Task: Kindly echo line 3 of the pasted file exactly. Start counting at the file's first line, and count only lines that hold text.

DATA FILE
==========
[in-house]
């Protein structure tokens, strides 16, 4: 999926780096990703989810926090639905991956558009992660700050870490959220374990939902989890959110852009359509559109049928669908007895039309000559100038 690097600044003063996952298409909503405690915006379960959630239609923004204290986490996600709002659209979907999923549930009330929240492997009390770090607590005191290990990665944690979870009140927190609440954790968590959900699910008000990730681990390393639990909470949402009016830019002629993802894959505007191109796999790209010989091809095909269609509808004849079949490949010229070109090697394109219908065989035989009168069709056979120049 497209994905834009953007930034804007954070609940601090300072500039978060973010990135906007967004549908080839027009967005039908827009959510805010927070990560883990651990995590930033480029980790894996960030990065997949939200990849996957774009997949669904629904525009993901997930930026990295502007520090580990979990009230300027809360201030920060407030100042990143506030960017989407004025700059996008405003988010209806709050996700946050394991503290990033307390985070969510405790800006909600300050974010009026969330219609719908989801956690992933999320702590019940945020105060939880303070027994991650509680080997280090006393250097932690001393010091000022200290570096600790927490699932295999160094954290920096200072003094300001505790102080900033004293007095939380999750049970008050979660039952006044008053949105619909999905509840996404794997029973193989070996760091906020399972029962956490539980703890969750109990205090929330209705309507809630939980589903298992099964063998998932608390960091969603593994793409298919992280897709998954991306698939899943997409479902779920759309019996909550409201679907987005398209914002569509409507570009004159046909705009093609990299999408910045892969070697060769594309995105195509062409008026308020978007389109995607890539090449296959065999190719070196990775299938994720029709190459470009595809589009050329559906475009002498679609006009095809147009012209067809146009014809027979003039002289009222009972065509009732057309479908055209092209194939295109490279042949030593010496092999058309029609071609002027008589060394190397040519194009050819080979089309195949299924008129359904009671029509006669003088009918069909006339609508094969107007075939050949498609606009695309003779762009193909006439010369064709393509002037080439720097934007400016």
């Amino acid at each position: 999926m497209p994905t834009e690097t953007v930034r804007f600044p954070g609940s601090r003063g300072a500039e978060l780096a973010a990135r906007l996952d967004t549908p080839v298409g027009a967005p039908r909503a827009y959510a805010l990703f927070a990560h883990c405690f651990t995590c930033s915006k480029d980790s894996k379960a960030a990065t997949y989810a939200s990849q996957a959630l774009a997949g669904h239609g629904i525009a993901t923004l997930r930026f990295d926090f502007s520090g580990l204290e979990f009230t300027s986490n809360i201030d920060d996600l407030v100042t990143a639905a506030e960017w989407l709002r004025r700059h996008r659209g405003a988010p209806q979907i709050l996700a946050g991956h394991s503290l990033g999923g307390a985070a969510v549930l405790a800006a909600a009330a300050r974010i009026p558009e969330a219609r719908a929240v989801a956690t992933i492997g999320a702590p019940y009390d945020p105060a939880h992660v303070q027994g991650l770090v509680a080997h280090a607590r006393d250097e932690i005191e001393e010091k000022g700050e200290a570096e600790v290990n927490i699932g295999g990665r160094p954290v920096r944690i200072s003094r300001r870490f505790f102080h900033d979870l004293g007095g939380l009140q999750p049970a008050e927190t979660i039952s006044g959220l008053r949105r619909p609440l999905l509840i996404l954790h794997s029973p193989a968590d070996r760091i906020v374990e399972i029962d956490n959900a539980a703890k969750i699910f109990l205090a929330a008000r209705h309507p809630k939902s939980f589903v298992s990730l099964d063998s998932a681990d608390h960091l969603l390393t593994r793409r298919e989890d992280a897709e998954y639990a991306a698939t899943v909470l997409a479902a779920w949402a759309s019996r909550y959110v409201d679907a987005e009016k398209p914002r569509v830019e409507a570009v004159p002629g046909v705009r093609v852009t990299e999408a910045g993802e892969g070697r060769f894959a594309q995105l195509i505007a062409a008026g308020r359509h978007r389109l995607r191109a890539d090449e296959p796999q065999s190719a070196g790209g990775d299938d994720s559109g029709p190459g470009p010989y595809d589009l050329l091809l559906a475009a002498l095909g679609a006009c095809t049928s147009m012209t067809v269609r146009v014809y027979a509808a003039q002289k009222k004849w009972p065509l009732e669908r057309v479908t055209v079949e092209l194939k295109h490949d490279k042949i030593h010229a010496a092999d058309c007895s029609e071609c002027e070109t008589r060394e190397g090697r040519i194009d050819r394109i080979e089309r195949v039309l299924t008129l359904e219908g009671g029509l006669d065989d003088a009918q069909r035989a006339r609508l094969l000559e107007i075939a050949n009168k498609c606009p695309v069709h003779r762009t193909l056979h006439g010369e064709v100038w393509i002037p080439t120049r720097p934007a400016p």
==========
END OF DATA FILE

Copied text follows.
């Amino acid at each position: 999926m497209p994905t834009e690097t953007v930034r804007f600044p954070g609940s601090r003063g300072a500039e978060l780096a973010a990135r906007l996952d967004t549908p080839v298409g027009a967005p039908r909503a827009y959510a805010l990703f927070a990560h883990c405690f651990t995590c930033s915006k480029d980790s894996k379960a960030a990065t997949y989810a939200s990849q996957a959630l774009a997949g669904h239609g629904i525009a993901t923004l997930r930026f990295d926090f502007s520090g580990l204290e979990f009230t300027s986490n809360i201030d920060d996600l407030v100042t990143a639905a506030e960017w989407l709002r004025r700059h996008r659209g405003a988010p209806q979907i709050l996700a946050g991956h394991s503290l990033g999923g307390a985070a969510v549930l405790a800006a909600a009330a300050r974010i009026p558009e969330a219609r719908a929240v989801a956690t992933i492997g999320a702590p019940y009390d945020p105060a939880h992660v303070q027994g991650l770090v509680a080997h280090a607590r006393d250097e932690i005191e001393e010091k000022g700050e200290a570096e600790v290990n927490i699932g295999g990665r160094p954290v920096r944690i200072s003094r300001r870490f505790f102080h900033d979870l004293g007095g939380l009140q999750p049970a008050e927190t979660i039952s006044g959220l008053r949105r619909p609440l999905l509840i996404l954790h794997s029973p193989a968590d070996r760091i906020v374990e399972i029962d956490n959900a539980a703890k969750i699910f109990l205090a929330a008000r209705h309507p809630k939902s939980f589903v298992s990730l099964d063998s998932a681990d608390h960091l969603l390393t593994r793409r298919e989890d992280a897709e998954y639990a991306a698939t899943v909470l997409a479902a779920w949402a759309s019996r909550y959110v409201d679907a987005e009016k398209p914002r569509v830019e409507a570009v004159p002629g046909v705009r093609v852009t990299e999408a910045g993802e892969g070697r060769f894959a594309q995105l195509i505007a062409a008026g308020r359509h978007r389109l995607r191109a890539d090449e296959p796999q065999s190719a070196g790209g990775d299938d994720s559109g029709p190459g470009p010989y595809d589009l050329l091809l559906a475009a002498l095909g679609a006009c095809t049928s147009m012209t067809v269609r146009v014809y027979a509808a003039q002289k009222k004849w009972p065509l009732e669908r057309v479908t055209v079949e092209l194939k295109h490949d490279k042949i030593h010229a010496a092999d058309c007895s029609e071609c002027e070109t008589r060394e190397g090697r040519i194009d050819r394109i080979e089309r195949v039309l299924t008129l359904e219908g009671g029509l006669d065989d003088a009918q069909r035989a006339r609508l094969l000559e107007i075939a050949n009168k498609c606009p695309v069709h003779r762009t193909l056979h006439g010369e064709v100038w393509i002037p080439t120049r720097p934007a400016p």